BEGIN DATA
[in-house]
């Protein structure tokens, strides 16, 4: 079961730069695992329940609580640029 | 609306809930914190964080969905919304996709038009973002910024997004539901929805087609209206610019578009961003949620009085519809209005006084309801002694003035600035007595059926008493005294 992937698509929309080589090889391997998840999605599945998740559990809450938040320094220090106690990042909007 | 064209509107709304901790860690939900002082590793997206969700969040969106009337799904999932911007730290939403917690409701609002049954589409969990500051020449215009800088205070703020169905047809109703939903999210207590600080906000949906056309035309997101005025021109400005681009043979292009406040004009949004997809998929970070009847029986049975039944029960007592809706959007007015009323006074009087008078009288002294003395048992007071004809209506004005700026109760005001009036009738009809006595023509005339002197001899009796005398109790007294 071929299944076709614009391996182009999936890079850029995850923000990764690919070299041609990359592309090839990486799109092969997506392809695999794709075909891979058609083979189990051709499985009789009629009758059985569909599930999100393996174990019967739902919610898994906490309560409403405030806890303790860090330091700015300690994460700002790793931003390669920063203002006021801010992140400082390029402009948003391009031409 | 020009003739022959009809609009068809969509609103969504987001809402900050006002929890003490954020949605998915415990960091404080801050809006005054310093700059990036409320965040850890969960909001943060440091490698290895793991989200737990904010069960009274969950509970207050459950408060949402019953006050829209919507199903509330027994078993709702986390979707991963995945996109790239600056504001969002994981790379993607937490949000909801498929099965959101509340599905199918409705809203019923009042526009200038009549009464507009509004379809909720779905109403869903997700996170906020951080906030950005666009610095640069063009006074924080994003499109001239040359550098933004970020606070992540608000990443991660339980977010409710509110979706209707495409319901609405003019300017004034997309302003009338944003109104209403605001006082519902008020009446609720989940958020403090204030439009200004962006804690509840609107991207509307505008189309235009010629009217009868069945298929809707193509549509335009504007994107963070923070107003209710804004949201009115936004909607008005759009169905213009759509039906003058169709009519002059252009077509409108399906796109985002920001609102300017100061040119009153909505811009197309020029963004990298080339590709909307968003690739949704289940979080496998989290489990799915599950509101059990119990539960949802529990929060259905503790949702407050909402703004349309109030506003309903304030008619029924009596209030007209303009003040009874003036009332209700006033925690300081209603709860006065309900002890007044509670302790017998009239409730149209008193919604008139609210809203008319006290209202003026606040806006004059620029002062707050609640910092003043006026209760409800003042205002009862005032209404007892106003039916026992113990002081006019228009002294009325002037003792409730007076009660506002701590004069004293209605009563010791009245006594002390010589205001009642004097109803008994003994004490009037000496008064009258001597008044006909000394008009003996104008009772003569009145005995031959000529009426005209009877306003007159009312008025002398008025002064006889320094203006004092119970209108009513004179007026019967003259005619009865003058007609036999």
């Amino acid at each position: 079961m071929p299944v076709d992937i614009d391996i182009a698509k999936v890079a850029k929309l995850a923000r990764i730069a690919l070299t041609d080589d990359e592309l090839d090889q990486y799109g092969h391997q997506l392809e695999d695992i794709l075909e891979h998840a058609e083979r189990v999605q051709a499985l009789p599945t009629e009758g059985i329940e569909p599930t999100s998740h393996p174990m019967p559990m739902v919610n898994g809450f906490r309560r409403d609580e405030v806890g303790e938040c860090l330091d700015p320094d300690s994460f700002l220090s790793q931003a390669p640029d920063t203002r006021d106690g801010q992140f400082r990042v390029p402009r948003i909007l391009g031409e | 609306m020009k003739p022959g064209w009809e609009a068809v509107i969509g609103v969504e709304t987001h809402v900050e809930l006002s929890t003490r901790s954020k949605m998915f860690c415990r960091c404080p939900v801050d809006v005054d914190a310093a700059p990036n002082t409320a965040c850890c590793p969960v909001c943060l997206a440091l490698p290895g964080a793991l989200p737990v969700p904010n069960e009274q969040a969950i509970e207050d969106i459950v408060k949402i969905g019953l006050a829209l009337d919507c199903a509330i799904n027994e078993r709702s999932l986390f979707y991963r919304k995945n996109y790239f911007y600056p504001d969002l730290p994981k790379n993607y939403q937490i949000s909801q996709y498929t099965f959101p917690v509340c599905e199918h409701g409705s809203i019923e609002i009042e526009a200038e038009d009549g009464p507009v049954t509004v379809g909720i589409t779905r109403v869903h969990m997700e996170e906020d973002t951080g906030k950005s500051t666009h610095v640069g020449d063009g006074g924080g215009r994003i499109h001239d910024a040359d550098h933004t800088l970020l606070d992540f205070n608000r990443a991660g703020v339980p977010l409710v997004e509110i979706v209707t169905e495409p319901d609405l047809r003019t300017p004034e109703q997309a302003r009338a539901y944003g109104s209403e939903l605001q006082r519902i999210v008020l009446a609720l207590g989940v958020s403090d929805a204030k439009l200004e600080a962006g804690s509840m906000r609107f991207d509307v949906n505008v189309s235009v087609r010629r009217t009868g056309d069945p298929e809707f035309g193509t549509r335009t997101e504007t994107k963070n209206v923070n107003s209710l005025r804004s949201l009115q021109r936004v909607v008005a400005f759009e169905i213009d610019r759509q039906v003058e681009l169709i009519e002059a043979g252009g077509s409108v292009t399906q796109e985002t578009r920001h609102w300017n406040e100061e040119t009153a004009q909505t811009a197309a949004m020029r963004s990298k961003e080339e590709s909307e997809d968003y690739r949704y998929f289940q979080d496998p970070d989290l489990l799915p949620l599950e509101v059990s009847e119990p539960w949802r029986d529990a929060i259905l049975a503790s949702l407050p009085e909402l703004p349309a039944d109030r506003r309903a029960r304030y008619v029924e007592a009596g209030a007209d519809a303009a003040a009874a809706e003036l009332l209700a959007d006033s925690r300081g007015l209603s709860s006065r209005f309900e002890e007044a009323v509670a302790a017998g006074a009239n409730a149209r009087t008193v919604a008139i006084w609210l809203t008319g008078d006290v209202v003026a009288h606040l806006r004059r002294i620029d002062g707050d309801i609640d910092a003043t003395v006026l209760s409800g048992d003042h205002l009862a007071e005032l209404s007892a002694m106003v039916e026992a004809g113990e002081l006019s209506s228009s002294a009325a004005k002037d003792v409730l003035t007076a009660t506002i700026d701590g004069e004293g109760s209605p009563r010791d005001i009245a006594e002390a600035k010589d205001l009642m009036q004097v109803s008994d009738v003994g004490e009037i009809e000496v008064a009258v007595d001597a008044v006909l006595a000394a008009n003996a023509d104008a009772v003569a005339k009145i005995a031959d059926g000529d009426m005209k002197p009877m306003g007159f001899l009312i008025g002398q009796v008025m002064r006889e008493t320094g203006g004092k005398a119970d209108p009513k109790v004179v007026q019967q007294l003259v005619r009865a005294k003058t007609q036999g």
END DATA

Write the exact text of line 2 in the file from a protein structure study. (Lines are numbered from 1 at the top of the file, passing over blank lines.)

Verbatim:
């Protein structure tokens, strides 16, 4: 079961730069695992329940609580640029 | 609306809930914190964080969905919304996709038009973002910024997004539901929805087609209206610019578009961003949620009085519809209005006084309801002694003035600035007595059926008493005294 992937698509929309080589090889391997998840999605599945998740559990809450938040320094220090106690990042909007 | 064209509107709304901790860690939900002082590793997206969700969040969106009337799904999932911007730290939403917690409701609002049954589409969990500051020449215009800088205070703020169905047809109703939903999210207590600080906000949906056309035309997101005025021109400005681009043979292009406040004009949004997809998929970070009847029986049975039944029960007592809706959007007015009323006074009087008078009288002294003395048992007071004809209506004005700026109760005001009036009738009809006595023509005339002197001899009796005398109790007294 071929299944076709614009391996182009999936890079850029995850923000990764690919070299041609990359592309090839990486799109092969997506392809695999794709075909891979058609083979189990051709499985009789009629009758059985569909599930999100393996174990019967739902919610898994906490309560409403405030806890303790860090330091700015300690994460700002790793931003390669920063203002006021801010992140400082390029402009948003391009031409 | 020009003739022959009809609009068809969509609103969504987001809402900050006002929890003490954020949605998915415990960091404080801050809006005054310093700059990036409320965040850890969960909001943060440091490698290895793991989200737990904010069960009274969950509970207050459950408060949402019953006050829209919507199903509330027994078993709702986390979707991963995945996109790239600056504001969002994981790379993607937490949000909801498929099965959101509340599905199918409705809203019923009042526009200038009549009464507009509004379809909720779905109403869903997700996170906020951080906030950005666009610095640069063009006074924080994003499109001239040359550098933004970020606070992540608000990443991660339980977010409710509110979706209707495409319901609405003019300017004034997309302003009338944003109104209403605001006082519902008020009446609720989940958020403090204030439009200004962006804690509840609107991207509307505008189309235009010629009217009868069945298929809707193509549509335009504007994107963070923070107003209710804004949201009115936004909607008005759009169905213009759509039906003058169709009519002059252009077509409108399906796109985002920001609102300017100061040119009153909505811009197309020029963004990298080339590709909307968003690739949704289940979080496998989290489990799915599950509101059990119990539960949802529990929060259905503790949702407050909402703004349309109030506003309903304030008619029924009596209030007209303009003040009874003036009332209700006033925690300081209603709860006065309900002890007044509670302790017998009239409730149209008193919604008139609210809203008319006290209202003026606040806006004059620029002062707050609640910092003043006026209760409800003042205002009862005032209404007892106003039916026992113990002081006019228009002294009325002037003792409730007076009660506002701590004069004293209605009563010791009245006594002390010589205001009642004097109803008994003994004490009037000496008064009258001597008044006909000394008009003996104008009772003569009145005995031959000529009426005209009877306003007159009312008025002398008025002064006889320094203006004092119970209108009513004179007026019967003259005619009865003058007609036999």